For years now we have been discussing the pros and cons of shifting on premise infrastructure and applications to the cloud. A lot of the rhetoric is misguided(see Phil's piece on cloud myths), but there are arguments to be made for both sides. And it often depends on the business in question. But this week I got the chance to listen to Thomas Mayer, chief operating officer for the Lotus Formula 1 team, discuss his plans for getting to the cloud. What was interesting about the presentation, which was delivered at this week's Cloud World Forum in London, was that there is such a clear incentive for Lotus to put almost everything in the cloud, given the unique nature of its business.
Lotus has been in the F1 game for 23 years and has won five championship titles over that time. I must admit that I'm not a Formula 1 fan in the slightest, but I do have an appreciation for the sport after having interviewed a few teams about their technology strategy. What's interesting about Formula 1 is that so much of a team's competitive advantage comes down to data and being the best, and quickest, at understanding that data. I remember speaking to Red Bull at a separate event and someone on their team told me that thanks to the sensors on the cars and the amount of simulations that they do, when given data on the day of any race (e.g. starting positions, previous lap times, weather conditions, etc.), they could pretty accurately predict where a driver was going to place before the race had even started.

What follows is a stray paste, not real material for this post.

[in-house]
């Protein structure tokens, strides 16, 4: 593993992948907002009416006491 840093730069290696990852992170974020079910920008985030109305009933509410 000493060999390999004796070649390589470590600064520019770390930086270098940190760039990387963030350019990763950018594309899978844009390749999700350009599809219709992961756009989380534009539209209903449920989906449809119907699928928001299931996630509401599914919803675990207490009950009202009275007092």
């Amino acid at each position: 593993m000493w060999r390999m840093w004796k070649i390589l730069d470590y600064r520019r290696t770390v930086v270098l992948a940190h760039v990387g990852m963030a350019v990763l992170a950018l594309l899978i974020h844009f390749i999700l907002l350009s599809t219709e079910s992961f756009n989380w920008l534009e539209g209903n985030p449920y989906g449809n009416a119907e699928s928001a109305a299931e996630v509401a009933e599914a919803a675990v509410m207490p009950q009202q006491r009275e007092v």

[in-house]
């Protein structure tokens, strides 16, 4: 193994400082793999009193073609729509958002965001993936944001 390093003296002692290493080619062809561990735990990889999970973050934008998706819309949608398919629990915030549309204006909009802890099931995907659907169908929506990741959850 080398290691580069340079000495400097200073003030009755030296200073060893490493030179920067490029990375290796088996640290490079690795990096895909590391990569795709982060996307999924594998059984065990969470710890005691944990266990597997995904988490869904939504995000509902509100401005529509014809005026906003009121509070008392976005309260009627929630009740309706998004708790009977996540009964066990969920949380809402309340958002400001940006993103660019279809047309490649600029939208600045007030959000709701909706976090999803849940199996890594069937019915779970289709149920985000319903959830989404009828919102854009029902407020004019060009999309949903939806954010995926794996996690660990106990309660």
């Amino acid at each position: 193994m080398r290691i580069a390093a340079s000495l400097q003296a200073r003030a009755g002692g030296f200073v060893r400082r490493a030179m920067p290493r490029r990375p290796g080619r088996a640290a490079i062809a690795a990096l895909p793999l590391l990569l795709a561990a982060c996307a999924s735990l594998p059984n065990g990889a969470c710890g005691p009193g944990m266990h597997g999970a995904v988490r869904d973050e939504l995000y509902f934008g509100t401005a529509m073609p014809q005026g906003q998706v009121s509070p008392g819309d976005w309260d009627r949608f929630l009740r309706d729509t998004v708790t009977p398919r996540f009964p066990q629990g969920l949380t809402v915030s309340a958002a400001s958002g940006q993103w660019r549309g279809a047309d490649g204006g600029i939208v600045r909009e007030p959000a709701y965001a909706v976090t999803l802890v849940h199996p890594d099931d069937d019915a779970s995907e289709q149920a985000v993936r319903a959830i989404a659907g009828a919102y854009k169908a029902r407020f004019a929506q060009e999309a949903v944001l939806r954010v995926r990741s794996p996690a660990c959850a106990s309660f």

To give you an idea of the amount of data that Lotus F1 produces (and this is a fraction of the overall figures if you also include design and modelling), it has approximately 150 sensors on the car, which measure every 100th of a second, producing 25MB of data a lap – or 50GB of data a race.
With 11 teams, 22 drivers, 19 races, across 6 continents, but only one winner, Formula 1 teams plough money into getting even the slightest competitive advantage. Also, with the industry being worth approximately $5tn on an annual basis, there is a big incentive in getting your driver to that top spot. So what does it take? Lotus' COO Mayer said:
“Our business is highly competitive, it is all about being faster . But also, how fast we can develop, iteration for us means improvement, the faster we iterate means the more we can improve. We are highly data driven and have produced petabytes of data since we came into existence. That's why we're moving into the cloud.”
Cloud could save Lotus millions